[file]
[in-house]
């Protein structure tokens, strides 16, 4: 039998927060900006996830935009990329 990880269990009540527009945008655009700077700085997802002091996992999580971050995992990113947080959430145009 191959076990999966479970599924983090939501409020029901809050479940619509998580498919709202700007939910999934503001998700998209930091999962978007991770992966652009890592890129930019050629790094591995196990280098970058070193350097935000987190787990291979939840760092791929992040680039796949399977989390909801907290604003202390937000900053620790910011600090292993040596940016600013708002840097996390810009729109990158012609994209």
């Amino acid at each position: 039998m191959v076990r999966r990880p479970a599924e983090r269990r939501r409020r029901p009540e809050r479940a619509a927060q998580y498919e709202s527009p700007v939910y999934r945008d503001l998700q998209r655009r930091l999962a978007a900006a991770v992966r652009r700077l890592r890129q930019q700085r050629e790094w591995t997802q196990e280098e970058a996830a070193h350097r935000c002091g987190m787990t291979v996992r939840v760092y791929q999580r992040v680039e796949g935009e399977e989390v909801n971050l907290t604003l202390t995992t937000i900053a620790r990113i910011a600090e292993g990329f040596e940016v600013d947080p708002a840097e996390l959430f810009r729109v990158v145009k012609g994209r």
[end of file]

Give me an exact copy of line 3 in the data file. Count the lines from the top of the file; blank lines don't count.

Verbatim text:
């Amino acid at each position: 039998m191959v076990r999966r990880p479970a599924e983090r269990r939501r409020r029901p009540e809050r479940a619509a927060q998580y498919e709202s527009p700007v939910y999934r945008d503001l998700q998209r655009r930091l999962a978007a900006a991770v992966r652009r700077l890592r890129q930019q700085r050629e790094w591995t997802q196990e280098e970058a996830a070193h350097r935000c002091g987190m787990t291979v996992r939840v760092y791929q999580r992040v680039e796949g935009e399977e989390v909801n971050l907290t604003l202390t995992t937000i900053a620790r990113i910011a600090e292993g990329f040596e940016v600013d947080p708002a840097e996390l959430f810009r729109v990158v145009k012609g994209r």